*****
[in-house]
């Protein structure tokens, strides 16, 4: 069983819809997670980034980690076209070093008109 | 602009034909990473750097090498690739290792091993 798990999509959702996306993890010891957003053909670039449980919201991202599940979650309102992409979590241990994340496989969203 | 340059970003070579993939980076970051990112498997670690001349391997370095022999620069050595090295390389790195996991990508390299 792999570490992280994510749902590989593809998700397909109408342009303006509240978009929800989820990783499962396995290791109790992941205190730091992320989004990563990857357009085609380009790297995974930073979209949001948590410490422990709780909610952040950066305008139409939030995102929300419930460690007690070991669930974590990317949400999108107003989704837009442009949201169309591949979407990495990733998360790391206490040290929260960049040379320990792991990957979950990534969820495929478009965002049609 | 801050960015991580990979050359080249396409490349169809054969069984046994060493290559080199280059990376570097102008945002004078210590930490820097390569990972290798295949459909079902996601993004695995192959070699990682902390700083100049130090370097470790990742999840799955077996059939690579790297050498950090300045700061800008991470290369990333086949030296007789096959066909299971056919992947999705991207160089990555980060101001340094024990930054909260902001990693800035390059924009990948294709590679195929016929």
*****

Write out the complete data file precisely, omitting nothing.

[in-house]
């Protein structure tokens, strides 16, 4: 069983819809997670980034980690076209070093008109 | 602009034909990473750097090498690739290792091993 798990999509959702996306993890010891957003053909670039449980919201991202599940979650309102992409979590241990994340496989969203 | 340059970003070579993939980076970051990112498997670690001349391997370095022999620069050595090295390389790195996991990508390299 792999570490992280994510749902590989593809998700397909109408342009303006509240978009929800989820990783499962396995290791109790992941205190730091992320989004990563990857357009085609380009790297995974930073979209949001948590410490422990709780909610952040950066305008139409939030995102929300419930460690007690070991669930974590990317949400999108107003989704837009442009949201169309591949979407990495990733998360790391206490040290929260960049040379320990792991990957979950990534969820495929478009965002049609 | 801050960015991580990979050359080249396409490349169809054969069984046994060493290559080199280059990376570097102008945002004078210590930490820097390569990972290798295949459909079902996601993004695995192959070699990682902390700083100049130090370097470790990742999840799955077996059939690579790297050498950090300045700061800008991470290369990333086949030296007789096959066909299971056919992947999705991207160089990555980060101001340094024990930054909260902001990693800035390059924009990948294709590679195929016929």